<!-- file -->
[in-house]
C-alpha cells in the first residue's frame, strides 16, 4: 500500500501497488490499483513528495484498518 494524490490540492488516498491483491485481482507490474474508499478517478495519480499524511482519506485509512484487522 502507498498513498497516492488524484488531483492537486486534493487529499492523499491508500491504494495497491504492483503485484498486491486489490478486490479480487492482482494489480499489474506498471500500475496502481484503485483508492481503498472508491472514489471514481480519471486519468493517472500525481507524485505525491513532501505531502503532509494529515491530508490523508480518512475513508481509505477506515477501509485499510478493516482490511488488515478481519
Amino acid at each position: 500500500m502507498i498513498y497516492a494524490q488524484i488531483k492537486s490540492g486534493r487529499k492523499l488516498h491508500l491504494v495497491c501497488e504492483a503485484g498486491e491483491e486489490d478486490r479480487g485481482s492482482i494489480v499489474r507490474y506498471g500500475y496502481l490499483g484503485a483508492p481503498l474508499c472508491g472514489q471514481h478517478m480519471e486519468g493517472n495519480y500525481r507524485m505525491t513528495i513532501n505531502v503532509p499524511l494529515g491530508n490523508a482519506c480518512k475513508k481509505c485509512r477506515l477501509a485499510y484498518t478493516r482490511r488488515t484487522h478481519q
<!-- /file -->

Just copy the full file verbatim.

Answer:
[in-house]
C-alpha cells in the first residue's frame, strides 16, 4: 500500500501497488490499483513528495484498518 494524490490540492488516498491483491485481482507490474474508499478517478495519480499524511482519506485509512484487522 502507498498513498497516492488524484488531483492537486486534493487529499492523499491508500491504494495497491504492483503485484498486491486489490478486490479480487492482482494489480499489474506498471500500475496502481484503485483508492481503498472508491472514489471514481480519471486519468493517472500525481507524485505525491513532501505531502503532509494529515491530508490523508480518512475513508481509505477506515477501509485499510478493516482490511488488515478481519
Amino acid at each position: 500500500m502507498i498513498y497516492a494524490q488524484i488531483k492537486s490540492g486534493r487529499k492523499l488516498h491508500l491504494v495497491c501497488e504492483a503485484g498486491e491483491e486489490d478486490r479480487g485481482s492482482i494489480v499489474r507490474y506498471g500500475y496502481l490499483g484503485a483508492p481503498l474508499c472508491g472514489q471514481h478517478m480519471e486519468g493517472n495519480y500525481r507524485m505525491t513528495i513532501n505531502v503532509p499524511l494529515g491530508n490523508a482519506c480518512k475513508k481509505c485509512r477506515l477501509a485499510y484498518t478493516r482490511r488488515t484487522h478481519q